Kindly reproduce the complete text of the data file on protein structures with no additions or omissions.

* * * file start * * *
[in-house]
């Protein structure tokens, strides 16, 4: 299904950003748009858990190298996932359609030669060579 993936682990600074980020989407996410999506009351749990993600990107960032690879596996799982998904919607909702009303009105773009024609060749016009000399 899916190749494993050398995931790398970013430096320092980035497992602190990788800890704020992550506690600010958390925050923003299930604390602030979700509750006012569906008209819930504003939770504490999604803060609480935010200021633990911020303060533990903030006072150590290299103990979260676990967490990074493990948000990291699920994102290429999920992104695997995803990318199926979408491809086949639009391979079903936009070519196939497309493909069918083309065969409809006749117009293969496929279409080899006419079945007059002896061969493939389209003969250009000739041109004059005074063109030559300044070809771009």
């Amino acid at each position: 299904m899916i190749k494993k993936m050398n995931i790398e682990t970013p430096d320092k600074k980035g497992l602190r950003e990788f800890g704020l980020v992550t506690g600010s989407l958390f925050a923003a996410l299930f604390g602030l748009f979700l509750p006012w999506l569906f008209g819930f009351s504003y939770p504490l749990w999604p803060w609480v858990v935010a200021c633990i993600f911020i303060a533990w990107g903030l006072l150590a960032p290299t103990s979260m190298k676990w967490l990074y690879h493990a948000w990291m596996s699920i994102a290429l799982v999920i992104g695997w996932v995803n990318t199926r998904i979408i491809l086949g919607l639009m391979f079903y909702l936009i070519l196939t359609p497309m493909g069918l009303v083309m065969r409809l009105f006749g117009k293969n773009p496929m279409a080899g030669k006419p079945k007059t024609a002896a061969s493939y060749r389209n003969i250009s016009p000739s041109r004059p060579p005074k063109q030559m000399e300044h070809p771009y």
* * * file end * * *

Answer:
[in-house]
């Protein structure tokens, strides 16, 4: 299904950003748009858990190298996932359609030669060579 993936682990600074980020989407996410999506009351749990993600990107960032690879596996799982998904919607909702009303009105773009024609060749016009000399 899916190749494993050398995931790398970013430096320092980035497992602190990788800890704020992550506690600010958390925050923003299930604390602030979700509750006012569906008209819930504003939770504490999604803060609480935010200021633990911020303060533990903030006072150590290299103990979260676990967490990074493990948000990291699920994102290429999920992104695997995803990318199926979408491809086949639009391979079903936009070519196939497309493909069918083309065969409809006749117009293969496929279409080899006419079945007059002896061969493939389209003969250009000739041109004059005074063109030559300044070809771009």
């Amino acid at each position: 299904m899916i190749k494993k993936m050398n995931i790398e682990t970013p430096d320092k600074k980035g497992l602190r950003e990788f800890g704020l980020v992550t506690g600010s989407l958390f925050a923003a996410l299930f604390g602030l748009f979700l509750p006012w999506l569906f008209g819930f009351s504003y939770p504490l749990w999604p803060w609480v858990v935010a200021c633990i993600f911020i303060a533990w990107g903030l006072l150590a960032p290299t103990s979260m190298k676990w967490l990074y690879h493990a948000w990291m596996s699920i994102a290429l799982v999920i992104g695997w996932v995803n990318t199926r998904i979408i491809l086949g919607l639009m391979f079903y909702l936009i070519l196939t359609p497309m493909g069918l009303v083309m065969r409809l009105f006749g117009k293969n773009p496929m279409a080899g030669k006419p079945k007059t024609a002896a061969s493939y060749r389209n003969i250009s016009p000739s041109r004059p060579p005074k063109q030559m000399e300044h070809p771009y």